Violence in United States' schools is epidemic. Solutions are rare. Community mental health centers are now being challenged to become part of the solution. The Montego Bay Secondary School project presents an example of how violence reduction can be achieved using almost no physical resources and the special effect, called the "Bruno Effect", created by one Jamaican police officer with the consultation of a psychodynamically-led training and intervention team. The "Bruno Effect" resulted in a dramatic reduction in the number of physical attacks from an observed 5 fights per day (3 out of the 5 involved knives and cutting) to 1 per week. The violence rate returned immediately to its former level as soon as "Bruno" left the school. The dramatic violence reduction appears related to establishing an adult protective shield. Results stem from the unique personality of the adult protector, as well as a combination of the special role of the police and the outside intervention team. PMID:9211042

Sacco, F C; Twemlow, S W

1997-06-01

113

Regulation of leptin synthesis in white adipose tissue of the female fruit bat, Cynopterus sphinx: role of melatonin with or without insulin.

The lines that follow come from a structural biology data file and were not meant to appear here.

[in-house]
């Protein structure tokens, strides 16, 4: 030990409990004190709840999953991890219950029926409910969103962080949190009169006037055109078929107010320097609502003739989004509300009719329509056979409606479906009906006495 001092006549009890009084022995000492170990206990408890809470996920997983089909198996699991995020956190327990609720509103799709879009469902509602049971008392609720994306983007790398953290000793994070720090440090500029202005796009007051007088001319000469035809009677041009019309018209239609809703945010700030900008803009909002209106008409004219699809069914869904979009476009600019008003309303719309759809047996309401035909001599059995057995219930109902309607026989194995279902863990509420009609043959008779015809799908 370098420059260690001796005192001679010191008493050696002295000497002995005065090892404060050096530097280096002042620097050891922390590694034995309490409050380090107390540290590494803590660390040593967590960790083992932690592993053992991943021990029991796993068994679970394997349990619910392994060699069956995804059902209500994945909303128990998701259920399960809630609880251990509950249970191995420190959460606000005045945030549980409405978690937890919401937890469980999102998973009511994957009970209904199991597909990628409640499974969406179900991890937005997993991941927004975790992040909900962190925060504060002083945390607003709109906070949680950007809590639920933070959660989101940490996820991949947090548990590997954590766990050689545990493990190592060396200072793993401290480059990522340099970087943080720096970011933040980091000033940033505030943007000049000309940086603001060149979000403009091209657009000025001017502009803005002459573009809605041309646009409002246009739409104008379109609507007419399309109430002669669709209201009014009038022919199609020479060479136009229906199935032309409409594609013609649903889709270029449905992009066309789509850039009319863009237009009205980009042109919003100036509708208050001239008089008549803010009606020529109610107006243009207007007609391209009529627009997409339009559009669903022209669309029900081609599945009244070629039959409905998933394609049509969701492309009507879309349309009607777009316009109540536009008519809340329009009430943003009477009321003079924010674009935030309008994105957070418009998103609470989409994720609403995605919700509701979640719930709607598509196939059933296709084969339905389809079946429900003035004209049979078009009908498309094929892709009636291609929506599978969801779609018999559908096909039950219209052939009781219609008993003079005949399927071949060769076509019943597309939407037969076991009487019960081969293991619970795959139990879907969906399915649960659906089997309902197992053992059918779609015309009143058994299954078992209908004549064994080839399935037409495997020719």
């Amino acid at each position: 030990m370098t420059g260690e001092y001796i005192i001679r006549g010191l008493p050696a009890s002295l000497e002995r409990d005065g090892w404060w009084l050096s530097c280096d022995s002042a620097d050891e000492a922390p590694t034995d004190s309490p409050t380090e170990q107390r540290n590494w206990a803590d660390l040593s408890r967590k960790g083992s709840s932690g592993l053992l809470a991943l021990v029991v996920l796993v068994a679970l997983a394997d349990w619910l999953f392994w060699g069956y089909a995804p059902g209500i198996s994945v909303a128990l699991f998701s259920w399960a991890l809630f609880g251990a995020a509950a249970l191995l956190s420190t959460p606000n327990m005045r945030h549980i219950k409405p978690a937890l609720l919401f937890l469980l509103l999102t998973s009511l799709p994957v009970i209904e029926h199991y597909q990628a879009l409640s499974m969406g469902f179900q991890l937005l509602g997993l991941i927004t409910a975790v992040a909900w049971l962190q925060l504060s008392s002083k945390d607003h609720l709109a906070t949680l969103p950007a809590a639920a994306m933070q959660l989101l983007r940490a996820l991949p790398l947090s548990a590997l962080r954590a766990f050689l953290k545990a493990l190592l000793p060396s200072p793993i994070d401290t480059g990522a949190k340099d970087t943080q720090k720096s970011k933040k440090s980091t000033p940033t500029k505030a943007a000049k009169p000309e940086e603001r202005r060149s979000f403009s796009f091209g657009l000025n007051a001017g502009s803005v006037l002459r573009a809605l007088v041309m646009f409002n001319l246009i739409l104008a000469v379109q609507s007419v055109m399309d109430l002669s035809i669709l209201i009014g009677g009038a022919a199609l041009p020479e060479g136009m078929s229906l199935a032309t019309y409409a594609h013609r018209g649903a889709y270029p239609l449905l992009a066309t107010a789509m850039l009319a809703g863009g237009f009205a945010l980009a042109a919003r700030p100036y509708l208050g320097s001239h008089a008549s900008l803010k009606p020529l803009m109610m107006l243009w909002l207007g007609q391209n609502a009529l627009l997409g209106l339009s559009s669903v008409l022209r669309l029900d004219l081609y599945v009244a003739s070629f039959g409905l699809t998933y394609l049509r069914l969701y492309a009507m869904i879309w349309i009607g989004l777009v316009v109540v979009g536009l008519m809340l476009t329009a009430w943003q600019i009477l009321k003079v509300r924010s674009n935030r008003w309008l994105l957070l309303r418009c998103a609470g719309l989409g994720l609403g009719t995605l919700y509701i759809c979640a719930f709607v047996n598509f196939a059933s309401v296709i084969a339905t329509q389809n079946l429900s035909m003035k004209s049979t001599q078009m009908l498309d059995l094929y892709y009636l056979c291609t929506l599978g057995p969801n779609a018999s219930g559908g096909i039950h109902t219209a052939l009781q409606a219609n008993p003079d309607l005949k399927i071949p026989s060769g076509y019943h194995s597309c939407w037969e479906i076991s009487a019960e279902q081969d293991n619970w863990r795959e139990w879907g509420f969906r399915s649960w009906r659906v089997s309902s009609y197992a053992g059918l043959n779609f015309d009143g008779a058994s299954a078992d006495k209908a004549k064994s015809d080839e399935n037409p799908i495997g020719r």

PubMed

Factors regulating leptin synthesis during adipogenesis in wild species are not well known. Studies in the female Cynopterus sphinx bat have shown that it undergoes seasonal changes in its fat deposition and serum leptin and melatonin levels. The aim of the present study was to investigate the hormonal regulation of leptin synthesis by the white adipose tissue during the period of fat deposition in female C. sphinx. This study showed a significant correlation between the seasonal changes in serum melatonin level with the circulating leptin level (r = 0.78; P < 0.05) and with the changes in body fat mass (r = 0.88; P < 0.05) in C. sphinx. A significant correlation between circulating insulin and leptin levels (r = 0.65; P < 0.05) was also found in this species. This in vivo finding suggests that melatonin together with insulin may enhance leptin synthesis by increasing adipose tissue accumulation. The in vitro study showed that melatonin interacts synergistically with insulin in stimulating leptin synthesis by adipose tissue in C. sphinx. The study showed MT(2) receptors in adipose tissue and a stimulatory effect of melatonin on leptin synthesis, which was blocked by treatment with an MT(2) receptor antagonist, suggesting that the effect of melatonin on leptin synthesis by adipose tissue is mediated through the MT(2) receptor in C. sphinx. The in vitro study showed that the synthesis of leptin is directly proportional to the amount of glucose uptake by the adipose tissue. It further showed that melatonin together with insulin synergistically enhanced the leptin synthesis by adipose tissue through phosphorylation of mitogen-activated protein kinase in C. sphinx. PMID:20971799